Percutaneous aortic valve replacement
|Percutaneous aortic valve replacement|
Percutaneous aortic valve replacement (PAVR), often transcatheter aortic valve implantation (TAVI) or transcatheter aortic valve replacement (TAVR), is the replacement of the aortic valve of the heart through the blood vessels (as opposed to valve replacement by open heart surgery). The replacement valve is delivered via one of several access methods: transfemoral (in the upper leg), transapical (through the wall of the heart), subclavian (beneath the collar bone) and direct aortic (through a minimally invasive surgical incision into the aorta).
Severe symptomatic aortic stenosis carries a poor prognosis. Until recently, surgical aortic valve replacement has been the standard of care in adults with severe symptomatic aortic stenosis. However, the risks associated with surgical aortic valve replacement are increased in elderly patients and those with concomitant severe systolic heart failure or coronary artery disease, as well as in patients with comorbidities such as cerebrovascular and peripheral arterial disease, chronic kidney disease, and chronic respiratory dysfunction.
Transcatheter aortic valve replacement (TAVR) has been developed as an alternative to the surgical approach in this high-risk population.
The catheter procedure was developed in France, initially performed in 2002 on April 16 by Prof Alain Cribier in Hopital Charles Nicolle, in Rouen. It is now approved in more than 50 countries. It is effective in improving functioning in the patients with severe aortic stenosis. In the US, it received FDA approval in November 2011 for use in inoperable patients and in October 2012 for use in patients at high surgical risk.
Transcatheter aortic-valve replacement (TAVR) using a self-expanding transcatheter aortic-valve bioprosthesis (CoreValve) was associated with a significantly higher survival rate at 1 year follow-up than surgical aortic-valve replacement in a recent randomized study of 795 patients with severe aortic stenosis who were at increased surgical risk.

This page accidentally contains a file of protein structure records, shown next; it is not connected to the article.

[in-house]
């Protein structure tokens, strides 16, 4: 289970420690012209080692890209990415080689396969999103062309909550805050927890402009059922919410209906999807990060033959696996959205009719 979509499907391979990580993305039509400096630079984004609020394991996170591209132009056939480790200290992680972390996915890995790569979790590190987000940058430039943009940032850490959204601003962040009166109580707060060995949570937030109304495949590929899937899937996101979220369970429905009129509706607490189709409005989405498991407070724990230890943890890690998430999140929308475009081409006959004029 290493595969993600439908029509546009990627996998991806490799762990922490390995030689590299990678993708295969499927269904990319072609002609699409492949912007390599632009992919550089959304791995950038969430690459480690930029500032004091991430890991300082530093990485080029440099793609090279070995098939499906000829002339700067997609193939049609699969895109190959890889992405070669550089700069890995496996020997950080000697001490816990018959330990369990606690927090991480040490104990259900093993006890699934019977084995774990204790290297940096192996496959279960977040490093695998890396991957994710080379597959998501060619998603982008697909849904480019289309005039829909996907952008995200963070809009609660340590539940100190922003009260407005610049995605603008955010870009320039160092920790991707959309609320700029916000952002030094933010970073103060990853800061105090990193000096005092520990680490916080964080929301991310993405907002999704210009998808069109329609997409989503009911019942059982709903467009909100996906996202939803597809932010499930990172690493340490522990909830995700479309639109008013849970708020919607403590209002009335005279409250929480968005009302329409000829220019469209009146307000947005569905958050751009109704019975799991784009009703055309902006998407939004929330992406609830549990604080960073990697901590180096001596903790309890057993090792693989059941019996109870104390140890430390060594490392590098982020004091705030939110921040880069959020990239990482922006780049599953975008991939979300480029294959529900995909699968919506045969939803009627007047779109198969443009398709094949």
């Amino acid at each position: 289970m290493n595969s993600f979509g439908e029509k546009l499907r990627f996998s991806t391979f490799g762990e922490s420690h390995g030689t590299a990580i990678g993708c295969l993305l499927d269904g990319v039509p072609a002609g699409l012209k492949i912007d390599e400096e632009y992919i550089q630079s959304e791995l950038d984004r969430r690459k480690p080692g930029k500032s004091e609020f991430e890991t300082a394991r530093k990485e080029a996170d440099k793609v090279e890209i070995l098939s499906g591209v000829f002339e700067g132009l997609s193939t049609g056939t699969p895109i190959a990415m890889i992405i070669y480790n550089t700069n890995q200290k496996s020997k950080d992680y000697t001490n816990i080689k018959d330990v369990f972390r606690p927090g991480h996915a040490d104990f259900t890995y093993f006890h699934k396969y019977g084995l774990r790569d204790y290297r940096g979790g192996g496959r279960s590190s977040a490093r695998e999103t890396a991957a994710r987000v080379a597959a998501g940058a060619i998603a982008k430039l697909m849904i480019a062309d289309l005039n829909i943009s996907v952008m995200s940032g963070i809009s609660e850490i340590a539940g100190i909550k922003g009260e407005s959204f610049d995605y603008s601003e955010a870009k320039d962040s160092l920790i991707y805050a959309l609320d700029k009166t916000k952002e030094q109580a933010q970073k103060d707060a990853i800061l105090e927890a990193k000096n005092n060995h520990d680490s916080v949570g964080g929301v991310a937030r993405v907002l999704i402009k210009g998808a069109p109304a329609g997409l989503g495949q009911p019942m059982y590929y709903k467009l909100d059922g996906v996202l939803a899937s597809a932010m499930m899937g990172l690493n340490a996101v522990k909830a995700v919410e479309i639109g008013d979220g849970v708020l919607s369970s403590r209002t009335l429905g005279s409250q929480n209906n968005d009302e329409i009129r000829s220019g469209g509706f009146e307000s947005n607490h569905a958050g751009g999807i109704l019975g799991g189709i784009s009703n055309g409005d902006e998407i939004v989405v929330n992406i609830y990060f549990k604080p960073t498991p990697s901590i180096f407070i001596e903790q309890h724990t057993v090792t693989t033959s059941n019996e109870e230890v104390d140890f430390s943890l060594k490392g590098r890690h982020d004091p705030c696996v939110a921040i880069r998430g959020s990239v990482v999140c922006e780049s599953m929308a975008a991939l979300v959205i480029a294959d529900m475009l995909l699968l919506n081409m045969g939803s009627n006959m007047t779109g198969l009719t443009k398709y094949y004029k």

There are two current market leaders whose devices have earned CE Mark approval in Europe and are available to physicians for implantation in appropriate patients; the Medtronic CoreValve device and the Edwards SAPIEN device by Edwards Lifesciences. The Medtronic CoreValve received FDA approval on January 17, 2014.
The current, third-generation 18F CoreValve System has 3 components, as follows:
- A self-expanding nitinol support frame with cells configured in a diamond cell design, which anchors a trileaflet porcine pericardial tissue valve.
- An 18F delivery catheter.
- A disposable loading system.
The Edwards SAPIEN valve is a trileaflet bioprosthesis made of bovine pericardium mounted on a balloon-expandable stainless-steel stent. This system is currently available in two sizes: (1) a 23-mm valve with a stent height of 14.3 mm and (2) a 26-mm valve with a stent height of 16.1 mm.
The second-generation device, Edwards SAPIEN XT, is made of a cobalt-chromium alloy, which provides the same radial strength with a reduced valve profile. This valve is currently commercially available in Europe and is approved for the TF approach. It is under investigation for the TA approach. The system will be available in 21-mm and 29-mm sizes in the future.
The Edwards SAPIEN valve may be implanted via a transfemoral (TF) or transapical (TA) approach, and the Medtronic CoreValve system can be delivered through a femoral, subclavian, or direct aortic approach.
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